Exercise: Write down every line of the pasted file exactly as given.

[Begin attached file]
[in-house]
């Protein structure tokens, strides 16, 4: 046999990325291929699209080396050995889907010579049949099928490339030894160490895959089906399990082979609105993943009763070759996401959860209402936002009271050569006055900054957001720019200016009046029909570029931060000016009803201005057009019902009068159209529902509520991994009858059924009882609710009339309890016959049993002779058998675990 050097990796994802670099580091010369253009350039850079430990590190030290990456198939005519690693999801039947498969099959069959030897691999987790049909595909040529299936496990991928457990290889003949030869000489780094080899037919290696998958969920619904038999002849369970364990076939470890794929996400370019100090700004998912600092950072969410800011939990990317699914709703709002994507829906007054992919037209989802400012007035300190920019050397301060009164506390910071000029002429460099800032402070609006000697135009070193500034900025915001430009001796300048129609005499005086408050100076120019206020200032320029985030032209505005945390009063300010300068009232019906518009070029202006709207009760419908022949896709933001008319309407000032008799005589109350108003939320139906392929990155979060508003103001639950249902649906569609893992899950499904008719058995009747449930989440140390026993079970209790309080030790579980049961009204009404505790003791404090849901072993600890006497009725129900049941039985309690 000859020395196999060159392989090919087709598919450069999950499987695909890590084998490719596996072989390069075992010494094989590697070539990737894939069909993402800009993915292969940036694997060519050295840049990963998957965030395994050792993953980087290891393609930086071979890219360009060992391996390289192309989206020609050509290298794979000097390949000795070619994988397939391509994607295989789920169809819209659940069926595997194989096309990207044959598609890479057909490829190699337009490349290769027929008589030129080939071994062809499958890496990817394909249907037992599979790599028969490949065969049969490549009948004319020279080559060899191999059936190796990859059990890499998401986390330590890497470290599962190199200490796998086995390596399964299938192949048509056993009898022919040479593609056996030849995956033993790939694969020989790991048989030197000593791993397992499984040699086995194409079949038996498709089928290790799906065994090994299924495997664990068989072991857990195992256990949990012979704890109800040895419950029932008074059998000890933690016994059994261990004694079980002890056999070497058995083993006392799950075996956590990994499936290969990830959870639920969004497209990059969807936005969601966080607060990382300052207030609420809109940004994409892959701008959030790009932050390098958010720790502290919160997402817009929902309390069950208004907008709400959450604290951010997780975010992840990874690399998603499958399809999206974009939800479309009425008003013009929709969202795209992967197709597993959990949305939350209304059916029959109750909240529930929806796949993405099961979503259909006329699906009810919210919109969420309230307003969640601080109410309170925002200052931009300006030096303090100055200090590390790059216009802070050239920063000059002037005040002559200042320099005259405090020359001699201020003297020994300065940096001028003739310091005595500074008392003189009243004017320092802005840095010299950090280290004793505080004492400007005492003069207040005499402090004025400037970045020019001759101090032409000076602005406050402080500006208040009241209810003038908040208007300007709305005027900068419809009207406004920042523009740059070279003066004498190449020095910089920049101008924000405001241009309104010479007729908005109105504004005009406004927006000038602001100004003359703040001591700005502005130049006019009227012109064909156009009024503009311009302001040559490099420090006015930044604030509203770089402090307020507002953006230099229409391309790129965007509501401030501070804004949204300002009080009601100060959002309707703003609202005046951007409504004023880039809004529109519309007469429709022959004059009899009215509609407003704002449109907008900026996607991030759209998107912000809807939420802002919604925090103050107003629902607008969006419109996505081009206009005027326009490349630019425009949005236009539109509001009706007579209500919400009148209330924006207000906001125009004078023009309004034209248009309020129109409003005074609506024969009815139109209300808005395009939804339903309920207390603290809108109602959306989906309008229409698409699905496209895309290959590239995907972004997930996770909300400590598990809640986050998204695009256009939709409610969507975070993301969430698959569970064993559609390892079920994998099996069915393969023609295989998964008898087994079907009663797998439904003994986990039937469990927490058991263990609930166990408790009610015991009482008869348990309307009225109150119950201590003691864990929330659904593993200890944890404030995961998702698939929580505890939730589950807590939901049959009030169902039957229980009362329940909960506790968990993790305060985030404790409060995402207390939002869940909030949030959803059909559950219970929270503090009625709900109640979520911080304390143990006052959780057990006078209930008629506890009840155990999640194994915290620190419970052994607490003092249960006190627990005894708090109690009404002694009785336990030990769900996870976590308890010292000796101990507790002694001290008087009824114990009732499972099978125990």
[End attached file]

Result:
[in-house]
């Protein structure tokens, strides 16, 4: 046999990325291929699209080396050995889907010579049949099928490339030894160490895959089906399990082979609105993943009763070759996401959860209402936002009271050569006055900054957001720019200016009046029909570029931060000016009803201005057009019902009068159209529902509520991994009858059924009882609710009339309890016959049993002779058998675990 050097990796994802670099580091010369253009350039850079430990590190030290990456198939005519690693999801039947498969099959069959030897691999987790049909595909040529299936496990991928457990290889003949030869000489780094080899037919290696998958969920619904038999002849369970364990076939470890794929996400370019100090700004998912600092950072969410800011939990990317699914709703709002994507829906007054992919037209989802400012007035300190920019050397301060009164506390910071000029002429460099800032402070609006000697135009070193500034900025915001430009001796300048129609005499005086408050100076120019206020200032320029985030032209505005945390009063300010300068009232019906518009070029202006709207009760419908022949896709933001008319309407000032008799005589109350108003939320139906392929990155979060508003103001639950249902649906569609893992899950499904008719058995009747449930989440140390026993079970209790309080030790579980049961009204009404505790003791404090849901072993600890006497009725129900049941039985309690 000859020395196999060159392989090919087709598919450069999950499987695909890590084998490719596996072989390069075992010494094989590697070539990737894939069909993402800009993915292969940036694997060519050295840049990963998957965030395994050792993953980087290891393609930086071979890219360009060992391996390289192309989206020609050509290298794979000097390949000795070619994988397939391509994607295989789920169809819209659940069926595997194989096309990207044959598609890479057909490829190699337009490349290769027929008589030129080939071994062809499958890496990817394909249907037992599979790599028969490949065969049969490549009948004319020279080559060899191999059936190796990859059990890499998401986390330590890497470290599962190199200490796998086995390596399964299938192949048509056993009898022919040479593609056996030849995956033993790939694969020989790991048989030197000593791993397992499984040699086995194409079949038996498709089928290790799906065994090994299924495997664990068989072991857990195992256990949990012979704890109800040895419950029932008074059998000890933690016994059994261990004694079980002890056999070497058995083993006392799950075996956590990994499936290969990830959870639920969004497209990059969807936005969601966080607060990382300052207030609420809109940004994409892959701008959030790009932050390098958010720790502290919160997402817009929902309390069950208004907008709400959450604290951010997780975010992840990874690399998603499958399809999206974009939800479309009425008003013009929709969202795209992967197709597993959990949305939350209304059916029959109750909240529930929806796949993405099961979503259909006329699906009810919210919109969420309230307003969640601080109410309170925002200052931009300006030096303090100055200090590390790059216009802070050239920063000059002037005040002559200042320099005259405090020359001699201020003297020994300065940096001028003739310091005595500074008392003189009243004017320092802005840095010299950090280290004793505080004492400007005492003069207040005499402090004025400037970045020019001759101090032409000076602005406050402080500006208040009241209810003038908040208007300007709305005027900068419809009207406004920042523009740059070279003066004498190449020095910089920049101008924000405001241009309104010479007729908005109105504004005009406004927006000038602001100004003359703040001591700005502005130049006019009227012109064909156009009024503009311009302001040559490099420090006015930044604030509203770089402090307020507002953006230099229409391309790129965007509501401030501070804004949204300002009080009601100060959002309707703003609202005046951007409504004023880039809004529109519309007469429709022959004059009899009215509609407003704002449109907008900026996607991030759209998107912000809807939420802002919604925090103050107003629902607008969006419109996505081009206009005027326009490349630019425009949005236009539109509001009706007579209500919400009148209330924006207000906001125009004078023009309004034209248009309020129109409003005074609506024969009815139109209300808005395009939804339903309920207390603290809108109602959306989906309008229409698409699905496209895309290959590239995907972004997930996770909300400590598990809640986050998204695009256009939709409610969507975070993301969430698959569970064993559609390892079920994998099996069915393969023609295989998964008898087994079907009663797998439904003994986990039937469990927490058991263990609930166990408790009610015991009482008869348990309307009225109150119950201590003691864990929330659904593993200890944890404030995961998702698939929580505890939730589950807590939901049959009030169902039957229980009362329940909960506790968990993790305060985030404790409060995402207390939002869940909030949030959803059909559950219970929270503090009625709900109640979520911080304390143990006052959780057990006078209930008629506890009840155990999640194994915290620190419970052994607490003092249960006190627990005894708090109690009404002694009785336990030990769900996870976590308890010292000796101990507790002694001290008087009824114990009732499972099978125990």